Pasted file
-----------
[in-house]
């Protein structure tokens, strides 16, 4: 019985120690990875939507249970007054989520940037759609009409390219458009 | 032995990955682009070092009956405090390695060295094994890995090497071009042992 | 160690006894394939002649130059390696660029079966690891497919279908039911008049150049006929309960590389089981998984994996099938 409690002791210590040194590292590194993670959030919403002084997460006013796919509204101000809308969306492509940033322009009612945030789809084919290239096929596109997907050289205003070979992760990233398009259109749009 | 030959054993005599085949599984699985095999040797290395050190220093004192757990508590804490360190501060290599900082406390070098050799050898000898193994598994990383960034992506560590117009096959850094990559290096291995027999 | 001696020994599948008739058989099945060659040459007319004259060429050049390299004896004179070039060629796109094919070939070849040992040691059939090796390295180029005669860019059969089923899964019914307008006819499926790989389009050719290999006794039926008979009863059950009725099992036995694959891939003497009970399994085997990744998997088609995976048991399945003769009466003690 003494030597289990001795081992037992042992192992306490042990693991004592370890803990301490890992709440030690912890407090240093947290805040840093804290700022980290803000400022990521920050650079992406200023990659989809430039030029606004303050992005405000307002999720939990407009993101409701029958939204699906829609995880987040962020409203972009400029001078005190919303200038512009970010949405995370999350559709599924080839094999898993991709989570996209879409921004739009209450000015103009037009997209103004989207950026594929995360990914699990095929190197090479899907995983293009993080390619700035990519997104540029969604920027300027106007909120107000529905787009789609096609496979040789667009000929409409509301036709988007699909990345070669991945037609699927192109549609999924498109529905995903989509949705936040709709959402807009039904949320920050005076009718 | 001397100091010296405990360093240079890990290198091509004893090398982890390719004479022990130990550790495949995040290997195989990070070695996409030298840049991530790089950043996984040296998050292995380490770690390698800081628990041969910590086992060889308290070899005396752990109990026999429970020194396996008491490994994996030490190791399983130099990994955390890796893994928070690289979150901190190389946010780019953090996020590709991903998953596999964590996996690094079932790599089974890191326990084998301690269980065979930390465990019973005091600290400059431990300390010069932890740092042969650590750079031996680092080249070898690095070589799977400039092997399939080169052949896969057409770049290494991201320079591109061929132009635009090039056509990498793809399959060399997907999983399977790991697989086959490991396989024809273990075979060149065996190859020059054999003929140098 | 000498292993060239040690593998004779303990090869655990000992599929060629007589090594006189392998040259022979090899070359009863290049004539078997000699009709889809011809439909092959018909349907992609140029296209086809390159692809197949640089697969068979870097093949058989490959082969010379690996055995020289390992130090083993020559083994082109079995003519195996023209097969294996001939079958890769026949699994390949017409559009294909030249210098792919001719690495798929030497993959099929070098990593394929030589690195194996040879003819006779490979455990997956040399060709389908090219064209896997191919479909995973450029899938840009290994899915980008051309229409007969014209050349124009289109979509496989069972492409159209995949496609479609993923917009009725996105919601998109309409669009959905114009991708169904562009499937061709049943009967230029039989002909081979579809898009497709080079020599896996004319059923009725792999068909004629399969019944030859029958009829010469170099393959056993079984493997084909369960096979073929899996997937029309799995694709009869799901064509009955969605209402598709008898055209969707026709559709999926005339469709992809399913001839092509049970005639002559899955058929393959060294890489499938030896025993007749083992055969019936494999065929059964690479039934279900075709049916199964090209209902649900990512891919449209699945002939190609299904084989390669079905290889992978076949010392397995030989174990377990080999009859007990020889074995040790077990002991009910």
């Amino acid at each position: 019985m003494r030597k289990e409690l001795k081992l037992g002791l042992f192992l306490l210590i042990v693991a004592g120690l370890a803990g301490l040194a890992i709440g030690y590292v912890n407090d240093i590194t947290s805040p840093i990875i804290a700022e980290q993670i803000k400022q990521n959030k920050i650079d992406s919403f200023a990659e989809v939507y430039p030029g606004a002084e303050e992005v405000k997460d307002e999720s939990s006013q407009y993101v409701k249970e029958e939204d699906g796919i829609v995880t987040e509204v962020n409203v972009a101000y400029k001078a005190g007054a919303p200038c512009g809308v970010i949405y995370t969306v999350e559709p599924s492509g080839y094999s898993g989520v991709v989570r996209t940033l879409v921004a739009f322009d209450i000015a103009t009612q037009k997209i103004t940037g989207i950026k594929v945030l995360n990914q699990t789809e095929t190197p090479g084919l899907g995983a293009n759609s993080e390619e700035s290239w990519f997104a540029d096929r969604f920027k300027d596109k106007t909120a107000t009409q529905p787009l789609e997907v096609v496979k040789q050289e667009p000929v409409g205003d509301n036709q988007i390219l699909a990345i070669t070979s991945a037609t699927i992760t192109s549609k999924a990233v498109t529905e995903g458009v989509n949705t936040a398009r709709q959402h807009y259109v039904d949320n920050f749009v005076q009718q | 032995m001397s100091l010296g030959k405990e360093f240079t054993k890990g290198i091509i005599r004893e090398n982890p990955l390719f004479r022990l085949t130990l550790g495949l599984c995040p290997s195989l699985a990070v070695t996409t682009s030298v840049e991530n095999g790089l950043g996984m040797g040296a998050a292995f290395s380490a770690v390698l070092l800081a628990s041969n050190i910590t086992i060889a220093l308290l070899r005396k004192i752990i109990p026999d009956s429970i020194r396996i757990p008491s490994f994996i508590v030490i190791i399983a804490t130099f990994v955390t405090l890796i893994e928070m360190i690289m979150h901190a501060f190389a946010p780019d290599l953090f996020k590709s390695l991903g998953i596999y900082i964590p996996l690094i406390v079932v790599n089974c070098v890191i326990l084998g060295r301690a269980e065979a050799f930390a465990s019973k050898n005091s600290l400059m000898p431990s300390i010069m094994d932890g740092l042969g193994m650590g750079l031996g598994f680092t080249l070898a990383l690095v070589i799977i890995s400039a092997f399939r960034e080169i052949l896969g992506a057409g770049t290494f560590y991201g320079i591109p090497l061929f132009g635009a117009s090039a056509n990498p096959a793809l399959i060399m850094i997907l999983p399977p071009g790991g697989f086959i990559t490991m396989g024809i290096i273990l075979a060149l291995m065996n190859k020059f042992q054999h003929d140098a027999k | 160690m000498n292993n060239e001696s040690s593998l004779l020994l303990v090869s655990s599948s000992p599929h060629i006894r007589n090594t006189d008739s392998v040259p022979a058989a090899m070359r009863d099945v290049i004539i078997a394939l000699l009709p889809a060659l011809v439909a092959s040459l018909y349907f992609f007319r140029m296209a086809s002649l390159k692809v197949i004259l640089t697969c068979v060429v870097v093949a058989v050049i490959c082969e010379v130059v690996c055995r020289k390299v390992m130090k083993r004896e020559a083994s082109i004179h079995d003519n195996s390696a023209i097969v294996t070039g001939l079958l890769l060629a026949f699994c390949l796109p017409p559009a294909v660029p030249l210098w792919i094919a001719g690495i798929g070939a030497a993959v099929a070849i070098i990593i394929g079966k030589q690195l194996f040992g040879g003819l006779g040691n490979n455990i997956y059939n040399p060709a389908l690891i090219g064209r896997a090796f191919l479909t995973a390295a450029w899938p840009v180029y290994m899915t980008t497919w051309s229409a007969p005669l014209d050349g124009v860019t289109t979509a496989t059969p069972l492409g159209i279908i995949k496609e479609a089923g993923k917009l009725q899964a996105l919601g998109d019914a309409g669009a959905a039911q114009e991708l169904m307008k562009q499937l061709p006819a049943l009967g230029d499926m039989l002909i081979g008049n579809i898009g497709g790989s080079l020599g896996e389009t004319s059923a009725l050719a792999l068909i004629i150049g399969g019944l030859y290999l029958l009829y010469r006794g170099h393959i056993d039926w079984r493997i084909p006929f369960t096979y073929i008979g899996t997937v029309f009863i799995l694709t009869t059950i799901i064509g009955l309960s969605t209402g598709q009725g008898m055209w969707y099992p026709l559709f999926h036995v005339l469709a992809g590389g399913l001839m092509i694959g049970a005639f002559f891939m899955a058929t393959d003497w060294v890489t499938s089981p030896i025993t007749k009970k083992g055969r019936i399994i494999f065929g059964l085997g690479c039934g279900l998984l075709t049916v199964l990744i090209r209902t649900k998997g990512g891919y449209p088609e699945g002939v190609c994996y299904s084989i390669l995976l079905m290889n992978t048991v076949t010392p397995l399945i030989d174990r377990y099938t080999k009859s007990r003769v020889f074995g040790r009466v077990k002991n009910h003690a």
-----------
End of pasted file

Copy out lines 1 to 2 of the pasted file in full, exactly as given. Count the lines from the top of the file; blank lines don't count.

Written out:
[in-house]
């Protein structure tokens, strides 16, 4: 019985120690990875939507249970007054989520940037759609009409390219458009 | 032995990955682009070092009956405090390695060295094994890995090497071009042992 | 160690006894394939002649130059390696660029079966690891497919279908039911008049150049006929309960590389089981998984994996099938 409690002791210590040194590292590194993670959030919403002084997460006013796919509204101000809308969306492509940033322009009612945030789809084919290239096929596109997907050289205003070979992760990233398009259109749009 | 030959054993005599085949599984699985095999040797290395050190220093004192757990508590804490360190501060290599900082406390070098050799050898000898193994598994990383960034992506560590117009096959850094990559290096291995027999 | 001696020994599948008739058989099945060659040459007319004259060429050049390299004896004179070039060629796109094919070939070849040992040691059939090796390295180029005669860019059969089923899964019914307008006819499926790989389009050719290999006794039926008979009863059950009725099992036995694959891939003497009970399994085997990744998997088609995976048991399945003769009466003690 003494030597289990001795081992037992042992192992306490042990693991004592370890803990301490890992709440030690912890407090240093947290805040840093804290700022980290803000400022990521920050650079992406200023990659989809430039030029606004303050992005405000307002999720939990407009993101409701029958939204699906829609995880987040962020409203972009400029001078005190919303200038512009970010949405995370999350559709599924080839094999898993991709989570996209879409921004739009209450000015103009037009997209103004989207950026594929995360990914699990095929190197090479899907995983293009993080390619700035990519997104540029969604920027300027106007909120107000529905787009789609096609496979040789667009000929409409509301036709988007699909990345070669991945037609699927192109549609999924498109529905995903989509949705936040709709959402807009039904949320920050005076009718 | 001397100091010296405990360093240079890990290198091509004893090398982890390719004479022990130990550790495949995040290997195989990070070695996409030298840049991530790089950043996984040296998050292995380490770690390698800081628990041969910590086992060889308290070899005396752990109990026999429970020194396996008491490994994996030490190791399983130099990994955390890796893994928070690289979150901190190389946010780019953090996020590709991903998953596999964590996996690094079932790599089974890191326990084998301690269980065979930390465990019973005091600290400059431990300390010069932890740092042969650590750079031996680092080249070898690095070589799977400039092997399939080169052949896969057409770049290494991201320079591109061929132009635009090039056509990498793809399959060399997907999983399977790991697989086959490991396989024809273990075979060149065996190859020059054999003929140098 | 000498292993060239040690593998004779303990090869655990000992599929060629007589090594006189392998040259022979090899070359009863290049004539078997000699009709889809011809439909092959018909349907992609140029296209086809390159692809197949640089697969068979870097093949058989490959082969010379690996055995020289390992130090083993020559083994082109079995003519195996023209097969294996001939079958890769026949699994390949017409559009294909030249210098792919001719690495798929030497993959099929070098990593394929030589690195194996040879003819006779490979455990997956040399060709389908090219064209896997191919479909995973450029899938840009290994899915980008051309229409007969014209050349124009289109979509496989069972492409159209995949496609479609993923917009009725996105919601998109309409669009959905114009991708169904562009499937061709049943009967230029039989002909081979579809898009497709080079020599896996004319059923009725792999068909004629399969019944030859029958009829010469170099393959056993079984493997084909369960096979073929899996997937029309799995694709009869799901064509009955969605209402598709008898055209969707026709559709999926005339469709992809399913001839092509049970005639002559899955058929393959060294890489499938030896025993007749083992055969019936494999065929059964690479039934279900075709049916199964090209209902649900990512891919449209699945002939190609299904084989390669079905290889992978076949010392397995030989174990377990080999009859007990020889074995040790077990002991009910």